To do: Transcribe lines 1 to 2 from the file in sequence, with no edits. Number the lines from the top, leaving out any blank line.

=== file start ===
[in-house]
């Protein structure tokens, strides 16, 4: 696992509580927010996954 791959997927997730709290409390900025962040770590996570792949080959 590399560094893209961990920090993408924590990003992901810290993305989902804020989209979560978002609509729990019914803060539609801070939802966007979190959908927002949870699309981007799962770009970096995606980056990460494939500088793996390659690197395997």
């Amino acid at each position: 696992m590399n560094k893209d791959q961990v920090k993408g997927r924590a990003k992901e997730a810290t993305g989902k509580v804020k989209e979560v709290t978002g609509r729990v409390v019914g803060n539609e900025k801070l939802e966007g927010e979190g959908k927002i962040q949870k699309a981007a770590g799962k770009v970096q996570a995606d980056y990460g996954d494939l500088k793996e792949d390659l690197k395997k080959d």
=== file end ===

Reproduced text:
[in-house]
């Protein structure tokens, strides 16, 4: 696992509580927010996954 791959997927997730709290409390900025962040770590996570792949080959 590399560094893209961990920090993408924590990003992901810290993305989902804020989209979560978002609509729990019914803060539609801070939802966007979190959908927002949870699309981007799962770009970096995606980056990460494939500088793996390659690197395997």